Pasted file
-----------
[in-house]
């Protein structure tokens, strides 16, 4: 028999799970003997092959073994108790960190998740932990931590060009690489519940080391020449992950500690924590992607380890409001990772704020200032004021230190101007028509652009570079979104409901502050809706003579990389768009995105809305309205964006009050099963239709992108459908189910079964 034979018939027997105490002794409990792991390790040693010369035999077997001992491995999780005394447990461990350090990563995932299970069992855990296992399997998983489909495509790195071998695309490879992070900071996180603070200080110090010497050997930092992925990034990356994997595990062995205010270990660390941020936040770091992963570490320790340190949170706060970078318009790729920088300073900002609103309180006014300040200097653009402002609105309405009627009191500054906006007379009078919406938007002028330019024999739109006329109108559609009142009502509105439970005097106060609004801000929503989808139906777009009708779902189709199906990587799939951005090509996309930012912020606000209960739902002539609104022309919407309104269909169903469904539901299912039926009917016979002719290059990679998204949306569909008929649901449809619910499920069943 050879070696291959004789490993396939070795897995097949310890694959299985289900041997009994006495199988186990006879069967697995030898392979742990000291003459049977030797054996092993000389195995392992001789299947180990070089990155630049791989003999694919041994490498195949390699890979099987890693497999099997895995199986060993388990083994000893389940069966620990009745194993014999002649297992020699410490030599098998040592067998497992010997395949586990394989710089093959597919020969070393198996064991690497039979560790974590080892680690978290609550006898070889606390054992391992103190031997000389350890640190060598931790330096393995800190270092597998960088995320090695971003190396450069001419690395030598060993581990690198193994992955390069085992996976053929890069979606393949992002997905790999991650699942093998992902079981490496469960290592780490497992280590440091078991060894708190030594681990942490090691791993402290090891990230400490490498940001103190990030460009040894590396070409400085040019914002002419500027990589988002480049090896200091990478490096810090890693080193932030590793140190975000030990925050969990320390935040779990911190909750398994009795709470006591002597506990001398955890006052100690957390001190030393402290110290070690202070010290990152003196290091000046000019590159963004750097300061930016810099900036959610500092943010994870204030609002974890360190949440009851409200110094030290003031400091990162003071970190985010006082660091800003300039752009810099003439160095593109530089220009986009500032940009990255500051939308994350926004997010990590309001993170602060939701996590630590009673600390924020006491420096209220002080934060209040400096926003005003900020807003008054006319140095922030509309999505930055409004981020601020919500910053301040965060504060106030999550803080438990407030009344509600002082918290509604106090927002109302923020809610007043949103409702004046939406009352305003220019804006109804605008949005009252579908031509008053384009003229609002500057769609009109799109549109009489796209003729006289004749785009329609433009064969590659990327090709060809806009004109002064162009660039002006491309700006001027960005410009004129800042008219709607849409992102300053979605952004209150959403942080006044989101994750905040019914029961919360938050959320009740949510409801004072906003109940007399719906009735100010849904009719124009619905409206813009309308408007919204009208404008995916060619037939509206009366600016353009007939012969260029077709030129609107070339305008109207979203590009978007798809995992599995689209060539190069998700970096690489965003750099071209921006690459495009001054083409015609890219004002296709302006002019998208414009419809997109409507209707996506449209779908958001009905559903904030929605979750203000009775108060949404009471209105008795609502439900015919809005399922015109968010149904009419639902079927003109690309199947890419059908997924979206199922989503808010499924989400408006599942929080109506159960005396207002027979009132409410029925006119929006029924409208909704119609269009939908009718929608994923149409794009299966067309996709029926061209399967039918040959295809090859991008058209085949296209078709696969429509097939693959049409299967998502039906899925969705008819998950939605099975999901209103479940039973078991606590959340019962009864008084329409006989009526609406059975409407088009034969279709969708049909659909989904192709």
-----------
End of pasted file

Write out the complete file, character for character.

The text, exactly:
[in-house]
């Protein structure tokens, strides 16, 4: 028999799970003997092959073994108790960190998740932990931590060009690489519940080391020449992950500690924590992607380890409001990772704020200032004021230190101007028509652009570079979104409901502050809706003579990389768009995105809305309205964006009050099963239709992108459908189910079964 034979018939027997105490002794409990792991390790040693010369035999077997001992491995999780005394447990461990350090990563995932299970069992855990296992399997998983489909495509790195071998695309490879992070900071996180603070200080110090010497050997930092992925990034990356994997595990062995205010270990660390941020936040770091992963570490320790340190949170706060970078318009790729920088300073900002609103309180006014300040200097653009402002609105309405009627009191500054906006007379009078919406938007002028330019024999739109006329109108559609009142009502509105439970005097106060609004801000929503989808139906777009009708779902189709199906990587799939951005090509996309930012912020606000209960739902002539609104022309919407309104269909169903469904539901299912039926009917016979002719290059990679998204949306569909008929649901449809619910499920069943 050879070696291959004789490993396939070795897995097949310890694959299985289900041997009994006495199988186990006879069967697995030898392979742990000291003459049977030797054996092993000389195995392992001789299947180990070089990155630049791989003999694919041994490498195949390699890979099987890693497999099997895995199986060993388990083994000893389940069966620990009745194993014999002649297992020699410490030599098998040592067998497992010997395949586990394989710089093959597919020969070393198996064991690497039979560790974590080892680690978290609550006898070889606390054992391992103190031997000389350890640190060598931790330096393995800190270092597998960088995320090695971003190396450069001419690395030598060993581990690198193994992955390069085992996976053929890069979606393949992002997905790999991650699942093998992902079981490496469960290592780490497992280590440091078991060894708190030594681990942490090691791993402290090891990230400490490498940001103190990030460009040894590396070409400085040019914002002419500027990589988002480049090896200091990478490096810090890693080193932030590793140190975000030990925050969990320390935040779990911190909750398994009795709470006591002597506990001398955890006052100690957390001190030393402290110290070690202070010290990152003196290091000046000019590159963004750097300061930016810099900036959610500092943010994870204030609002974890360190949440009851409200110094030290003031400091990162003071970190985010006082660091800003300039752009810099003439160095593109530089220009986009500032940009990255500051939308994350926004997010990590309001993170602060939701996590630590009673600390924020006491420096209220002080934060209040400096926003005003900020807003008054006319140095922030509309999505930055409004981020601020919500910053301040965060504060106030999550803080438990407030009344509600002082918290509604106090927002109302923020809610007043949103409702004046939406009352305003220019804006109804605008949005009252579908031509008053384009003229609002500057769609009109799109549109009489796209003729006289004749785009329609433009064969590659990327090709060809806009004109002064162009660039002006491309700006001027960005410009004129800042008219709607849409992102300053979605952004209150959403942080006044989101994750905040019914029961919360938050959320009740949510409801004072906003109940007399719906009735100010849904009719124009619905409206813009309308408007919204009208404008995916060619037939509206009366600016353009007939012969260029077709030129609107070339305008109207979203590009978007798809995992599995689209060539190069998700970096690489965003750099071209921006690459495009001054083409015609890219004002296709302006002019998208414009419809997109409507209707996506449209779908958001009905559903904030929605979750203000009775108060949404009471209105008795609502439900015919809005399922015109968010149904009419639902079927003109690309199947890419059908997924979206199922989503808010499924989400408006599942929080109506159960005396207002027979009132409410029925006119929006029924409208909704119609269009939908009718929608994923149409794009299966067309996709029926061209399967039918040959295809090859991008058209085949296209078709696969429509097939693959049409299967998502039906899925969705008819998950939605099975999901209103479940039973078991606590959340019962009864008084329409006989009526609406059975409407088009034969279709969708049909659909989904192709």